What makes families tick. Untangling relationships
NEGOTIATING the sometimes thorny tangles of relationships with family or friends can be difficult for young teens. An older brother may be impossible; a younger one a pest. Or perhaps parents don't seem to understand. And friends at school may do surprising, even disappointing, things. Learning to cope with others, to forgive, to love, are all a part of growing up. For almost-13-year-old Jessica Laird, the central character of Almost Home (Bradbury Press, New York, $12.95, 211 pp., ages 9 to 13), the prospect of spending the summer at her grandfather's house in Maine is almost more than she can bear. It's bad enough that she has to leave New York City - but she doesn't even know her grandfather. She feels rejected by her mother, who plans to use the summer to get started at law school. And of course, being cooped up on an island with her older brother, Lewis, is just added annoyance.
Author M.C. Helldorfer weaves all these undercurrents into a story of mystery and intrigue. Ships Light, the island where Jessica's grandfather lives, harbors a centuries-old secret of a pirate named Wishbone Jack. He's not the only mystery of the summer, though - there's also the odd but fascinating Carmen, an island girl who thinks she's a witch. There's also the puzzle of Jessica's mother's past - which Jess is able to piece together with her grandfather's help. Jess returns home at the end of the summer with a deepened sense of compassion for her mother as a result. There's adventure galore in this nicely written first novel - although the climax includes an objectionable attempted suicide.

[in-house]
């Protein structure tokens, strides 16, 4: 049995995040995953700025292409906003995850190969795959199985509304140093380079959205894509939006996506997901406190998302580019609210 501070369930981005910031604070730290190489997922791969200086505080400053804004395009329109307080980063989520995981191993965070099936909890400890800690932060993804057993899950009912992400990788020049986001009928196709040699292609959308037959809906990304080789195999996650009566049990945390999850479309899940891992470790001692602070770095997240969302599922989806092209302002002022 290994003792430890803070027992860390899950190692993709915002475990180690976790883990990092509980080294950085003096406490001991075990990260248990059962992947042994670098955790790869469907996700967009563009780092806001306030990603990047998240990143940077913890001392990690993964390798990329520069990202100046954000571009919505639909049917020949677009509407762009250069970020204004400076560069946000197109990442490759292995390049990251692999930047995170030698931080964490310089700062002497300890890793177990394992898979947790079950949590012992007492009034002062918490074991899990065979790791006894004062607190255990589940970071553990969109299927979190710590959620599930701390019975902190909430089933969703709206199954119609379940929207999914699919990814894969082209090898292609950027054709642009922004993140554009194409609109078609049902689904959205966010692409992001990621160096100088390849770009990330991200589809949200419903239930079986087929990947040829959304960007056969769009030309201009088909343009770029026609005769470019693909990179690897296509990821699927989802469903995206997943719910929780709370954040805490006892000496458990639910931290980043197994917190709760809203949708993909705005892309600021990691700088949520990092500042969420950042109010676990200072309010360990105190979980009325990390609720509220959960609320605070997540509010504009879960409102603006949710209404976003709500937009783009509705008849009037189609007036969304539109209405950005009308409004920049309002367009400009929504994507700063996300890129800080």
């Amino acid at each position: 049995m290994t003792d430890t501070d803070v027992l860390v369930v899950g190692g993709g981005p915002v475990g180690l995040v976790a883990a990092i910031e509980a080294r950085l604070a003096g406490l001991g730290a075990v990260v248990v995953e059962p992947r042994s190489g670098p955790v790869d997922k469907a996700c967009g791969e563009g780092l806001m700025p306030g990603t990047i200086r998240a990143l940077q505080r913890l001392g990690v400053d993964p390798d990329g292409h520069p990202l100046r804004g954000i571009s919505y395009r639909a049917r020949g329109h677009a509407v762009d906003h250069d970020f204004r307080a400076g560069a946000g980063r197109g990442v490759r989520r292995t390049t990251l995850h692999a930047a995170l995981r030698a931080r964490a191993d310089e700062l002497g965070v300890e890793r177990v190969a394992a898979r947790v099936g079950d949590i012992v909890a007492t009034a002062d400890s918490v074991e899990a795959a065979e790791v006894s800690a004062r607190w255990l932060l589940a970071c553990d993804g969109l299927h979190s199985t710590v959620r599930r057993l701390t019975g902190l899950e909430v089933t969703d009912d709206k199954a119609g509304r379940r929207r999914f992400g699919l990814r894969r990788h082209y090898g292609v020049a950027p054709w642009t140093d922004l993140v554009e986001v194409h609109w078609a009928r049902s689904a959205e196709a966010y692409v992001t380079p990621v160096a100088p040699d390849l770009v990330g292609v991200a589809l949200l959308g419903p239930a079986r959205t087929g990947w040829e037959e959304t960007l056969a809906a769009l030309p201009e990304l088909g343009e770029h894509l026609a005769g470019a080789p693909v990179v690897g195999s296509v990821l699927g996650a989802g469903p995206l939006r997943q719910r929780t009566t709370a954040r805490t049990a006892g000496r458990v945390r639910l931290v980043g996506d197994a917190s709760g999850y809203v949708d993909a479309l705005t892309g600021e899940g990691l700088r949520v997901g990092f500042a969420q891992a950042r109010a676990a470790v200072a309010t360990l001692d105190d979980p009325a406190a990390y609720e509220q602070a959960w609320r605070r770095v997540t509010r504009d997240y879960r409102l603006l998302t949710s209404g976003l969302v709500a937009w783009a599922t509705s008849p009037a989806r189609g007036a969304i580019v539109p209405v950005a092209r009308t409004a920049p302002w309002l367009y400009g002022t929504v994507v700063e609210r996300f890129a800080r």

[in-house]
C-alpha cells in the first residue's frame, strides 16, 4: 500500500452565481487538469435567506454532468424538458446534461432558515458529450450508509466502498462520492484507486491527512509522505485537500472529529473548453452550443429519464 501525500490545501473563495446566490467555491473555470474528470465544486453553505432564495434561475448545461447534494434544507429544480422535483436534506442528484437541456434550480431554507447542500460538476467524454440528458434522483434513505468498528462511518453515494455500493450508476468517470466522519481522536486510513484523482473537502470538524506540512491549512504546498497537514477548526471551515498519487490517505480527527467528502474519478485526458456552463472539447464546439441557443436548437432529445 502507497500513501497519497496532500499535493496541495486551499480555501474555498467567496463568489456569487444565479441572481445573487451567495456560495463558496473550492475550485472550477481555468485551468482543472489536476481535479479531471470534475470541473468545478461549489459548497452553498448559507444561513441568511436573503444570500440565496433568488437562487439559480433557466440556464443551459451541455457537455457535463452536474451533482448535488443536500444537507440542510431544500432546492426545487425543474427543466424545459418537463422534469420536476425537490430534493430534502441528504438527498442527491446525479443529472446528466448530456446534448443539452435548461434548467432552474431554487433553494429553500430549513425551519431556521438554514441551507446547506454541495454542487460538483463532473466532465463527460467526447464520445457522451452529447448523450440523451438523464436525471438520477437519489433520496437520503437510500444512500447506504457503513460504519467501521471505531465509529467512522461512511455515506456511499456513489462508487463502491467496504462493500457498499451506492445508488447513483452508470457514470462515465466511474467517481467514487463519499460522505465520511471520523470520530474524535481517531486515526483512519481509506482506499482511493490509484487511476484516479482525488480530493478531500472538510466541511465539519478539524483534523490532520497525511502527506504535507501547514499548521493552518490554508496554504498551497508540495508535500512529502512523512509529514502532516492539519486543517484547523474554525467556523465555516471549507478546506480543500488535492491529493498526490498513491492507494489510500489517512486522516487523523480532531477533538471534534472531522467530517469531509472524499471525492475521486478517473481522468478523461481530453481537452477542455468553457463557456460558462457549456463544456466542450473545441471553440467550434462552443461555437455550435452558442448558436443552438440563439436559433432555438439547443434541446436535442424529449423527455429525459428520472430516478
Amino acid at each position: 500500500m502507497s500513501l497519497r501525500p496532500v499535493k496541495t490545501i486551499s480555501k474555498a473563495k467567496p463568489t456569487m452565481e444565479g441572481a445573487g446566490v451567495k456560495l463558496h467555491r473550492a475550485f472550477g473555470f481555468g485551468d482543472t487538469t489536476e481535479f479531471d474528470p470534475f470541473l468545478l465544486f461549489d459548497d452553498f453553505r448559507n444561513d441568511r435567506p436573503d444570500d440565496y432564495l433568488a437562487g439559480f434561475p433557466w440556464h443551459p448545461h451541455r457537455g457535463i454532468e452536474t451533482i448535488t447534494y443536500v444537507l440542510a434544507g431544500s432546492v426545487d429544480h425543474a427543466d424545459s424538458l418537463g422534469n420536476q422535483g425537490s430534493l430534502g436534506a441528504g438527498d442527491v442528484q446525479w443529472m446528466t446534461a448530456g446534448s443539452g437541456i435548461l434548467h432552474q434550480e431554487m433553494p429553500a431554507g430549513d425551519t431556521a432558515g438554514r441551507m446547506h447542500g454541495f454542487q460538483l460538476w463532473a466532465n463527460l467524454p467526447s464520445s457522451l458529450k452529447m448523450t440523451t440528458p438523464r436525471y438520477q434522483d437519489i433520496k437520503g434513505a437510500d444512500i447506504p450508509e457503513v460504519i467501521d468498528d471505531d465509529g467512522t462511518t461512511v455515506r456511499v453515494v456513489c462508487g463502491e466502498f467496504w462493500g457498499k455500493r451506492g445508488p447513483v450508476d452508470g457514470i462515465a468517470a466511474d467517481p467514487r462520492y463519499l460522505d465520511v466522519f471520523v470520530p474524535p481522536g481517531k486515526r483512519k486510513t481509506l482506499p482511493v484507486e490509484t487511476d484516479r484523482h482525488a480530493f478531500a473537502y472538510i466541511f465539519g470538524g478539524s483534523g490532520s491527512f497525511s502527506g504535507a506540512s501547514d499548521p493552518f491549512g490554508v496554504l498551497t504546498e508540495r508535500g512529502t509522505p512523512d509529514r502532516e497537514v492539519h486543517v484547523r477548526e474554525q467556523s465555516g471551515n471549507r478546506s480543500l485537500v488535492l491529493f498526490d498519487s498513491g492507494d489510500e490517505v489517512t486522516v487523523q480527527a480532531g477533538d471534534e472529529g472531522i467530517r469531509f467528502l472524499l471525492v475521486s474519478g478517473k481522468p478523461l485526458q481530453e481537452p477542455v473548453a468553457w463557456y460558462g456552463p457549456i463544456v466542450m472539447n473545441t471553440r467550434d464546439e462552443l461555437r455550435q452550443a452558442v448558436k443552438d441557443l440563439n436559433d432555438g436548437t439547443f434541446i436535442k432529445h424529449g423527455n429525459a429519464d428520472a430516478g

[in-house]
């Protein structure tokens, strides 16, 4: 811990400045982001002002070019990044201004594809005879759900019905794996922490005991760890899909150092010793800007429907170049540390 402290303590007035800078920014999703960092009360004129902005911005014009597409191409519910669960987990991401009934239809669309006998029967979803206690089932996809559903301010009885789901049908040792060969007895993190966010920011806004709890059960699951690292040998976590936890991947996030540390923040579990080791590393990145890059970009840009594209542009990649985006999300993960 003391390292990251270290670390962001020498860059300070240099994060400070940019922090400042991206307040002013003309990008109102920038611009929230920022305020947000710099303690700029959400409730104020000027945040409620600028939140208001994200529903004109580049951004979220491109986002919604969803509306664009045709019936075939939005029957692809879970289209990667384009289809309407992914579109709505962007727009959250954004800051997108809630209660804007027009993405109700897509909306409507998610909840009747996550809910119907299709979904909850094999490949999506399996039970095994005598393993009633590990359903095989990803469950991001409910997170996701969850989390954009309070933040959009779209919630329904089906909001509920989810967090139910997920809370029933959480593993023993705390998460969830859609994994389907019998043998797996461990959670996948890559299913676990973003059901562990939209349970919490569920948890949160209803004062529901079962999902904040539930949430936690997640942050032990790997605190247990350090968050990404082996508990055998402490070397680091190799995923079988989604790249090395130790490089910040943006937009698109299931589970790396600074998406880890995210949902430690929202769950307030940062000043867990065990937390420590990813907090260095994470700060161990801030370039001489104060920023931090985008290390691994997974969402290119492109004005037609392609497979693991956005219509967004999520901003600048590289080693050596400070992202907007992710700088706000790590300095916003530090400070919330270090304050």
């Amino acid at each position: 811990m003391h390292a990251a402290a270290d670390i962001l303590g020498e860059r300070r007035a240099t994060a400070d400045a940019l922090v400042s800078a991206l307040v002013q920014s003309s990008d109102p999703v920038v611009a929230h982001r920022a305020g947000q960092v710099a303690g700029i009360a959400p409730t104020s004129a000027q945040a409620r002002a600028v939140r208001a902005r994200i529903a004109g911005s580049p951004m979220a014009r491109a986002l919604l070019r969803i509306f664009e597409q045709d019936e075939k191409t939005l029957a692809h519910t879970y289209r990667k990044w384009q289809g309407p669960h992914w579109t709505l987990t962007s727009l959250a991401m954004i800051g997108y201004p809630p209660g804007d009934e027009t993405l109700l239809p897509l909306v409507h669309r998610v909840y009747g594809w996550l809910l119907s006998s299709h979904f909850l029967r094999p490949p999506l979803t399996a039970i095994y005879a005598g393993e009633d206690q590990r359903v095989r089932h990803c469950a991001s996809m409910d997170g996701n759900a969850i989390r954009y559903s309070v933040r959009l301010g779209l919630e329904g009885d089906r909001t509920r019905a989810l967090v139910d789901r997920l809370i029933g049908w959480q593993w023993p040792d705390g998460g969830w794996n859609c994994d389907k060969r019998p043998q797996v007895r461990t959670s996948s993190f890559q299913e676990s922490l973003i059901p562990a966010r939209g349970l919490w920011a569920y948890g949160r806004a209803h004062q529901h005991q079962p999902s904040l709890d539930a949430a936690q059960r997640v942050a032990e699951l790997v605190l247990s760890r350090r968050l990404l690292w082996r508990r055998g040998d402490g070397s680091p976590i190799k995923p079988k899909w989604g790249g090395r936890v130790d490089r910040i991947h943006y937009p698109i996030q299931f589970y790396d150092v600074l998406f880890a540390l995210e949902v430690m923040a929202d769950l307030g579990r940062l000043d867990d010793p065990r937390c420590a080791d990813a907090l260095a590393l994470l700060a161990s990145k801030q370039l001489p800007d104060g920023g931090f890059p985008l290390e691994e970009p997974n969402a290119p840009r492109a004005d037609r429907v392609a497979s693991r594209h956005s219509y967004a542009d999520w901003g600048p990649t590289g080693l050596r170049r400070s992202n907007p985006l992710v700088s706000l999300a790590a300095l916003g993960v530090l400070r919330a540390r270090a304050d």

Tangled relationships is also the theme of One Friend to Another (Farrar, Straus & Giroux, New York, $12.95, 186 pp., ages 9 to 13). Elizabeth Feuer's bouncy first-person narrative relates the tale of seventh-grader Nicole Aldrich, otherwise known as the Amazing Brain, who decides that her debut at a new school is the perfect time for her to trade in her stodgy image as class genius for that of a cooler, more glamorous self. Her target as a steppingstone in this transition: becoming friends with the most popular girl in the class. It's not an easy goal, though. ``If you took the most beautiful and stylish girl from every classroom in the whole United States of America, and put all of them together in one class, the girl they would want to be friends with would be Rhonda Winkler,'' Nicole tells the reader. From the hilarious awkwardness of a first date to the humiliation and anguish of a friend's betrayal, first-time novelist Feuer accurately captures the feel of contemporary junior high life.
Newbery medalist Betsy Byars's fourth (and final, she vows) installment in the Blossom family series, A Blossom Promise (Delacorte Press, New York, $13.95, 160 pp., ages 9 to 12), reunites fans with this rambunctious and original family. There are the usual humorous escapades, but it's also a testing time for all the Blossoms. Maggie is spending the summer on the rodeo circuit with her widowed mother and having a tough time coming to terms with her mother's budding friendship with a rodeo cowboy. Vern and Junior are home with their grandfather, Pap, involved in their usual scrapes, until tragedy strikes. How the Blossoms pull together, in their inimitable style, is a lesson in what it is that makes the best families tick. A fine finale to a fine series of books.
Heather Vogel Frederick is on the Monitor's staff.